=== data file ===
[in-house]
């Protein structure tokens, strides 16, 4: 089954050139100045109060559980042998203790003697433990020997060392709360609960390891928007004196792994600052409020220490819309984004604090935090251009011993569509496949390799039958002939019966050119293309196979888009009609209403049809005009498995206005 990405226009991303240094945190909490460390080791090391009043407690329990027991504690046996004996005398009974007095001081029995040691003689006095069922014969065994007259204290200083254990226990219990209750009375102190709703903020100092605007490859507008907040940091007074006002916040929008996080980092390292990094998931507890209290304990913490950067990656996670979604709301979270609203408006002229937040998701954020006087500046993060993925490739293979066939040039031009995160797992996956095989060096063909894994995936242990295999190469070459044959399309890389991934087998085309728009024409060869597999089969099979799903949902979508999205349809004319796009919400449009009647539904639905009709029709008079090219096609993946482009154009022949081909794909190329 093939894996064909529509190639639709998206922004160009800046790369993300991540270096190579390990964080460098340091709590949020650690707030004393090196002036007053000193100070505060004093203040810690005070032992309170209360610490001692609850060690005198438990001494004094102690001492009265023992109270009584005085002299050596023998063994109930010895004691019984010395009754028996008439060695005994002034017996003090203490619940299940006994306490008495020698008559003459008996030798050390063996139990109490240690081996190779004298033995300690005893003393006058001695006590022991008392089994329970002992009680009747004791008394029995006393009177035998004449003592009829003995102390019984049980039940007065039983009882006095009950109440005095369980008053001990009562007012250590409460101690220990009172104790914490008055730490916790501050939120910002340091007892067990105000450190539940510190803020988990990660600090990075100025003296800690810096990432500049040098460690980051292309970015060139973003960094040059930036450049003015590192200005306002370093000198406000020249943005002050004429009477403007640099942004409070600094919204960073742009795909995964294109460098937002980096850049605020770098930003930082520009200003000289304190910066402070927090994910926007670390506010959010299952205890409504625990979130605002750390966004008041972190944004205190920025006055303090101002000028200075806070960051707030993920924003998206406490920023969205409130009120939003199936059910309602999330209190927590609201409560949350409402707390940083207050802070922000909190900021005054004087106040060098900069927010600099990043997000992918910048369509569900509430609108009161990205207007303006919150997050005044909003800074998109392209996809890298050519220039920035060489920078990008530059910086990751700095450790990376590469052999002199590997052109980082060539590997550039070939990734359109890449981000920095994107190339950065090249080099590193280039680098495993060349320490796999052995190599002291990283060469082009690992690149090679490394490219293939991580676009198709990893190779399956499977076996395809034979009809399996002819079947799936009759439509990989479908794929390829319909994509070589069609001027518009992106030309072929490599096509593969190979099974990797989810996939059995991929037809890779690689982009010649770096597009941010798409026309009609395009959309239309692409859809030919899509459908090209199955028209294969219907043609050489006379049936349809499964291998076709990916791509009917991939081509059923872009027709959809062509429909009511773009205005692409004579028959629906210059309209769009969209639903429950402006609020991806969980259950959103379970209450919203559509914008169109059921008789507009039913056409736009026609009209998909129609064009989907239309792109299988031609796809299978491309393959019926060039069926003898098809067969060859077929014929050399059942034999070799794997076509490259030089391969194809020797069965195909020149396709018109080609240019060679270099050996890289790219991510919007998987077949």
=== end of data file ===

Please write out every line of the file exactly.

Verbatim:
[in-house]
């Protein structure tokens, strides 16, 4: 089954050139100045109060559980042998203790003697433990020997060392709360609960390891928007004196792994600052409020220490819309984004604090935090251009011993569509496949390799039958002939019966050119293309196979888009009609209403049809005009498995206005 990405226009991303240094945190909490460390080791090391009043407690329990027991504690046996004996005398009974007095001081029995040691003689006095069922014969065994007259204290200083254990226990219990209750009375102190709703903020100092605007490859507008907040940091007074006002916040929008996080980092390292990094998931507890209290304990913490950067990656996670979604709301979270609203408006002229937040998701954020006087500046993060993925490739293979066939040039031009995160797992996956095989060096063909894994995936242990295999190469070459044959399309890389991934087998085309728009024409060869597999089969099979799903949902979508999205349809004319796009919400449009009647539904639905009709029709008079090219096609993946482009154009022949081909794909190329 093939894996064909529509190639639709998206922004160009800046790369993300991540270096190579390990964080460098340091709590949020650690707030004393090196002036007053000193100070505060004093203040810690005070032992309170209360610490001692609850060690005198438990001494004094102690001492009265023992109270009584005085002299050596023998063994109930010895004691019984010395009754028996008439060695005994002034017996003090203490619940299940006994306490008495020698008559003459008996030798050390063996139990109490240690081996190779004298033995300690005893003393006058001695006590022991008392089994329970002992009680009747004791008394029995006393009177035998004449003592009829003995102390019984049980039940007065039983009882006095009950109440005095369980008053001990009562007012250590409460101690220990009172104790914490008055730490916790501050939120910002340091007892067990105000450190539940510190803020988990990660600090990075100025003296800690810096990432500049040098460690980051292309970015060139973003960094040059930036450049003015590192200005306002370093000198406000020249943005002050004429009477403007640099942004409070600094919204960073742009795909995964294109460098937002980096850049605020770098930003930082520009200003000289304190910066402070927090994910926007670390506010959010299952205890409504625990979130605002750390966004008041972190944004205190920025006055303090101002000028200075806070960051707030993920924003998206406490920023969205409130009120939003199936059910309602999330209190927590609201409560949350409402707390940083207050802070922000909190900021005054004087106040060098900069927010600099990043997000992918910048369509569900509430609108009161990205207007303006919150997050005044909003800074998109392209996809890298050519220039920035060489920078990008530059910086990751700095450790990376590469052999002199590997052109980082060539590997550039070939990734359109890449981000920095994107190339950065090249080099590193280039680098495993060349320490796999052995190599002291990283060469082009690992690149090679490394490219293939991580676009198709990893190779399956499977076996395809034979009809399996002819079947799936009759439509990989479908794929390829319909994509070589069609001027518009992106030309072929490599096509593969190979099974990797989810996939059995991929037809890779690689982009010649770096597009941010798409026309009609395009959309239309692409859809030919899509459908090209199955028209294969219907043609050489006379049936349809499964291998076709990916791509009917991939081509059923872009027709959809062509429909009511773009205005692409004579028959629906210059309209769009969209639903429950402006609020991806969980259950959103379970209450919203559509914008169109059921008789507009039913056409736009026609009209998909129609064009989907239309792109299988031609796809299978491309393959019926060039069926003898098809067969060859077929014929050399059942034999070799794997076509490259030089391969194809020797069965195909020149396709018109080609240019060679270099050996890289790219991510919007998987077949």